A manual for CBR planners

THOMAS, Maya
THOMAS, M J
Eds
2003

Expand view

This manual for community-based rehabilitation planners has 13 sections and contains a very useful overview of the history of CBR with valuable introductory reading for newcomers to the field. The subsequent six sections cover planning, needs assessment and include suggestions of how to understand local communities and encourage community participation in CBR programmes. The final six sections are concerned with programme management issues; for example, as organising self-help groups, training personnel for CBR, and the sustainability of projects including evaluation and management of change

International consultation to review community-based rehabilitation (CBR)

WORLD HEALTH ORGANIZATION (WHO)
2003

Expand view

This document summarises the outcomes of the international consultation. The main conclusions were that human rights play a role in CBR, CBR has to be supported by national governments, various sectors have to cooperate and that UN agencies, governments and non-governmental organisations (NGOs) have to promote CBR as a poverty re-education strategy

Community preparedness for antiretroviral treatment

DE GOEI, Tanne
2003

Expand view

This editorial introduces the ideas of treatment preparedness and treatment literacy. It argues that treatment should therefore be seen as part of a continuum from prevention to care, and emphasises the relationship between ARV treatment and prevention and risk behaviour. Especially important is the involvement of the community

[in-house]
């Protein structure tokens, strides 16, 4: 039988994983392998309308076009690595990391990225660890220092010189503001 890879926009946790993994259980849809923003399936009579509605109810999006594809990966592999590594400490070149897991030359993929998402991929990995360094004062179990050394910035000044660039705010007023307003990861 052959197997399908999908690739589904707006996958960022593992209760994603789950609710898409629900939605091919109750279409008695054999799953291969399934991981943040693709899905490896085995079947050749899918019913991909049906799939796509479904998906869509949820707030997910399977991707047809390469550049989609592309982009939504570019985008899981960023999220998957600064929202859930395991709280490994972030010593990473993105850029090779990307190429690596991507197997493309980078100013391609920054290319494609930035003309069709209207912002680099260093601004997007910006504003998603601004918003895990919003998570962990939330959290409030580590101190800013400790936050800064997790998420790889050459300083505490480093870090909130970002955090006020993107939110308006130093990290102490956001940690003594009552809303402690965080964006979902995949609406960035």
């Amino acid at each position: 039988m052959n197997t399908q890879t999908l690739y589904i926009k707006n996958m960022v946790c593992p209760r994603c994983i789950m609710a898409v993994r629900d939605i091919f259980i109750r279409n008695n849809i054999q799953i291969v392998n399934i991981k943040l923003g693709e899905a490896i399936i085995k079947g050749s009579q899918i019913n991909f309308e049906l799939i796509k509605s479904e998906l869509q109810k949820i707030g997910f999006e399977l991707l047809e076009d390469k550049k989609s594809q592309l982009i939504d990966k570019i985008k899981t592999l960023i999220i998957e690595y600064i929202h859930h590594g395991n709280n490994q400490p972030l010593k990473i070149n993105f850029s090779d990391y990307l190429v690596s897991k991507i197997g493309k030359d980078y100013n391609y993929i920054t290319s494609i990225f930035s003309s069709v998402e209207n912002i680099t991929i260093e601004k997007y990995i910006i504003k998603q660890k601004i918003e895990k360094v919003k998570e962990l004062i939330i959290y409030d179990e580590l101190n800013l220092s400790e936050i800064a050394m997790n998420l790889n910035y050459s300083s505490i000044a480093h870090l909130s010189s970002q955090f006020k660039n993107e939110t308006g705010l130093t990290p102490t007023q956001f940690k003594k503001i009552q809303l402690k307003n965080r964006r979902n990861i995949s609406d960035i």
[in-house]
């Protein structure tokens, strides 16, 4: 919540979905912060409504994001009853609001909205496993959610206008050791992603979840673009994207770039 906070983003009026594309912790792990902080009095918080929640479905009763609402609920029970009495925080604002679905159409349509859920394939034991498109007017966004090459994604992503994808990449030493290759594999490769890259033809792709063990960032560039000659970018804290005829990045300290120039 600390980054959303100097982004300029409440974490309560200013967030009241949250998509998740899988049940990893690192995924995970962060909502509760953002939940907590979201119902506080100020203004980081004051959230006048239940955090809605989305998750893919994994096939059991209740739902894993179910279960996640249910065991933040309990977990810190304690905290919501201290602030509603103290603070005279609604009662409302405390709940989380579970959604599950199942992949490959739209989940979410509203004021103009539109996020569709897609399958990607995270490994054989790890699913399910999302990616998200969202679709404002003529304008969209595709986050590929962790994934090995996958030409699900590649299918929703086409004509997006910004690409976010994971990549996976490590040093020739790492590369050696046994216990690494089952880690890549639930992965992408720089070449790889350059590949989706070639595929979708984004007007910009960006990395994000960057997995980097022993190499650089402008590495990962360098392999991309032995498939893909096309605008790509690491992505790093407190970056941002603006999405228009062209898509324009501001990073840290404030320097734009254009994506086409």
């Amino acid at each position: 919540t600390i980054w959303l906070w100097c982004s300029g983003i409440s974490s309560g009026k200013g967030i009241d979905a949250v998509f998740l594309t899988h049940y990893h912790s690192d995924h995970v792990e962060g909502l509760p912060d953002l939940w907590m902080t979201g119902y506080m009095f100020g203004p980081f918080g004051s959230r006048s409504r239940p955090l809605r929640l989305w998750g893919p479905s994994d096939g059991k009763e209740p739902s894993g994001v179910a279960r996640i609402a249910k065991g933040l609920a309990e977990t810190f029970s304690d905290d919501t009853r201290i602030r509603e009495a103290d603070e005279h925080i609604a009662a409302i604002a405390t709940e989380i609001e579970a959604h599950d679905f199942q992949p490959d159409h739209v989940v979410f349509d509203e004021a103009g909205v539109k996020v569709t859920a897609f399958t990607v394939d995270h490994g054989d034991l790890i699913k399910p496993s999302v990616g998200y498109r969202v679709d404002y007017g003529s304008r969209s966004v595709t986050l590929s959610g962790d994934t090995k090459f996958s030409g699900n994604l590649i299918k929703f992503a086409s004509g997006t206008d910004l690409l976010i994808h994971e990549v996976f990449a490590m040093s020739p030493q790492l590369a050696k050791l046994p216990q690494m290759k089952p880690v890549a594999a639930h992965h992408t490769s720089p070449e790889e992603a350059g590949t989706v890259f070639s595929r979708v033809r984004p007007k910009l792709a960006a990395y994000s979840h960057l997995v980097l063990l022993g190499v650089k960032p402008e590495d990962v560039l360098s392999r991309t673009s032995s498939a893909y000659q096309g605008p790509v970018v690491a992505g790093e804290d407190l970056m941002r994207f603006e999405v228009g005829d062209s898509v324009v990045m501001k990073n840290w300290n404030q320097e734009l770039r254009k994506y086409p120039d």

CBR : a participatory strategy in Africa

HARTLEY, Sally
Ed
2002

Expand view

This resource provides an important contribution and understanding of how community-based rehabilitation (CBR) operates in Africa. It contains the experiences and reflections of key stakeholders within CBR from 14 African countries. It will contribute to a more mutual and holistic understanding of the concept of CBR and bring about the development of new initiatives. This book is useful tool for CBR planners, policy-makers and managers

Equal opportunities for all : promoting community-based rehabilitation (CBR) among urban poor populations. Initiating and sustaining CBR in urban slums and low-income groups

ASSOCIATION AMICI DI RAOUL FOLLEREAU (AIFO)
October 2001

Expand view

Most CBR experience has come from rural areas in developing countries. However, even in large cities specific population groups - such as people living in slums or low-income areas in the urban peripheries - may face difficulties in accessing rehabilitation services. To address this, the World Health Organization set up a number of pilot consultations and projects in seven countries (Indonesia, India, the Philippines, Brazil, Bolivia, Egypt and Kenya) in 1995. This document gives a report of a final meeting of representatives of these pilot projects.

The experience of self-care groups with people : ALERT, Ethiopia

BENBOW, Catherine
TAMIRU, Teferra
September 2001

Expand view

This paper describes the development of self-care groups in Ethiopia by ALERT, and the successes and failures experienced in the process. The groups were started in 1995 in response to two main problems, the increasing number of people dependent on ALERT to heal their wounds despite years of health education, and the limited financial resources of ALERT for wound healing supplies
Leprosy Review, Vol 72, Issue 3

E-bulletin

Source e-bulletin on Disability and Inclusion

Subscribe to updates